Presenteeism: Taking sick leave shouldn't be a luxury

Presenteeism costs Australian workplaces $34 billion a year. Picture: Shutterstock
Presenteeism costs Australian workplaces $34 billion a year. Picture: Shutterstock

COVID has brought many workplace issues to the fore, from the development of flexible work options, work-from-home infrastructure, adaptability to changing work needs and the importance of not being at work if you are unwell.

And yet, the one thing that hasn't changed is sick leave entitlement and the culture around taking it.

Over the course of my employed career, there was a cultural expectation that you'd push through being sick to get to work.

I called this the Warrior Code: there was a sense of workplace honour attributed to feeling sick and going to work anyway.

However, there is an actual name for it: presenteeism.

Before the COVID chaos of 2020, an AIG report stated that presenteeism costs Australian workplaces $34 billion a year.

That's not a typo.

I said billion.

Broken down, that's 8 per cent of the average company's payroll.

But the dollar value isn't all that's lost.

Presenteeism costs companies productivity, performance, engagement, morale and cohesive team culture.

There's literally nothing to gain from adhering to the Warrior Code.

COVID hasn't erased presenteeism, but it has changed it.

Carol Lewis from Human Equation talked about the e-presenteeism we've been dealing with during these strange times.

For many of us, COVID changed our work experiences and with that came different issues: disruptions, home-schooling, and cognitive distraction due to the uncertainty and stress of the pandemic.

All of this led to reduced productivity, performance, and engagement.

However, working from home has also meant that people feel obliged to be working even when they are mentally or physically under the weather, so while presenteeism changed during 2020, it certainly didn't disappear even though many of us were at home.

It can feel like a cop out to "call in sick" when you weren't coming into work anyway.

According to the Fair Work Ombudsman, full-time permanent workers are entitled to 10 days combined sick and carer's leave and part-time workers receive a pro-rata number of days.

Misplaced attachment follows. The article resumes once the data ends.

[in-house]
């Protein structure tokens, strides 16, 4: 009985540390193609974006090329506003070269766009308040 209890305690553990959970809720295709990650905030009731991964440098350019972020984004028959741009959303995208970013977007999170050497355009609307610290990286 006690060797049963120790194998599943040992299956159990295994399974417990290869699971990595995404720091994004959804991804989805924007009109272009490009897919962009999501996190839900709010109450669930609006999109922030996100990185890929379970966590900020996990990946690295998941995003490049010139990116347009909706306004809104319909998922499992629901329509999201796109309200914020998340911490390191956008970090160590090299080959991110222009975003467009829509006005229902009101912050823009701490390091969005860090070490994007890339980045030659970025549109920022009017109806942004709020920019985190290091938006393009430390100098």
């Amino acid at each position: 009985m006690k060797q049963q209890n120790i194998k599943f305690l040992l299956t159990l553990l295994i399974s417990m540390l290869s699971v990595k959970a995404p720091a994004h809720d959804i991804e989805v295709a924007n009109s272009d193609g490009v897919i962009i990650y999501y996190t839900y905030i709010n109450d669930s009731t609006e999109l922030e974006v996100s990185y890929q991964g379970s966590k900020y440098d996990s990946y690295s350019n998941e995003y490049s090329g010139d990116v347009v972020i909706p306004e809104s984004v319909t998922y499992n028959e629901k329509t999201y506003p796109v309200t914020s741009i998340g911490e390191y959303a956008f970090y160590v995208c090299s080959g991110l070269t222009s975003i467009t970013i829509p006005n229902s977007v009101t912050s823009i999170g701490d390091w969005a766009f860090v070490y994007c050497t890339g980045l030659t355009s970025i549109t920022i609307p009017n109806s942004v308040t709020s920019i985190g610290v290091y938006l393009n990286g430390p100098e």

The balance of unpaid sick/carer's leave at the end of the year carries forward.

You are also entitled to unpaid sick or carer's leave and your job will be protected for at least three months.

However, if you are casual, you are entitled to nothing.

If you don't work, you don't get paid.

Currently, there are 168,987 jobs advertised on Seek and 36,979 of them are earmarked as 'casual' which reflects the labour force representation almost perfectly.

The spin put on casual work is that it's flexible, thus providing the employer with workers when they need them without an ongoing commitment, and providing the employee with work without the ongoing obligations held by a permanent staff member.

The cost of this flexibility lies in casual loading from the employer's perspective, and no leave entitlements or security from the employee's perspective.

However, the data on casual employment from the ABS suggests that the 'flexibility' that is provided is really about increasing the power of the employer and diminishing that of the employee, as The Conversation writes.


This data tells us that these leave-deprived workers have steady and ongoing employment, just without the benefits, and the security that they can step away temporarily if they are unwell and know that they can survive financially, and have a job to step back into.

There are many complicated issues involved with 'just not going to work when you feel sick', as directed by every health authority everywhere.

It seems like the only real excuse for a "sickie" is when you were faking it to score a long weekend or when you were hungover.

Then, it was all a bit of a laugh.

Calling in sick (when you really are) isn't just about making sure that you don't spread your germs to colleagues and wipe out the entire office for a week.

It's also important because you need to take care of yourself.

We so often seem to justify our actions based on how they affect others (which is great), and forget that we count, too (not so great).

If you have a headache, are in pain, feeling sick or mentally exhausted, you need to make sure that you are taking care of yourself.

It worries me that 22 per cent of our workforce don't have this 'luxury' through virtue of their casual work contract and that those who do don't feel like they can.

After 2020 almost crumbled us all, 2021 needs to be the Year of Us.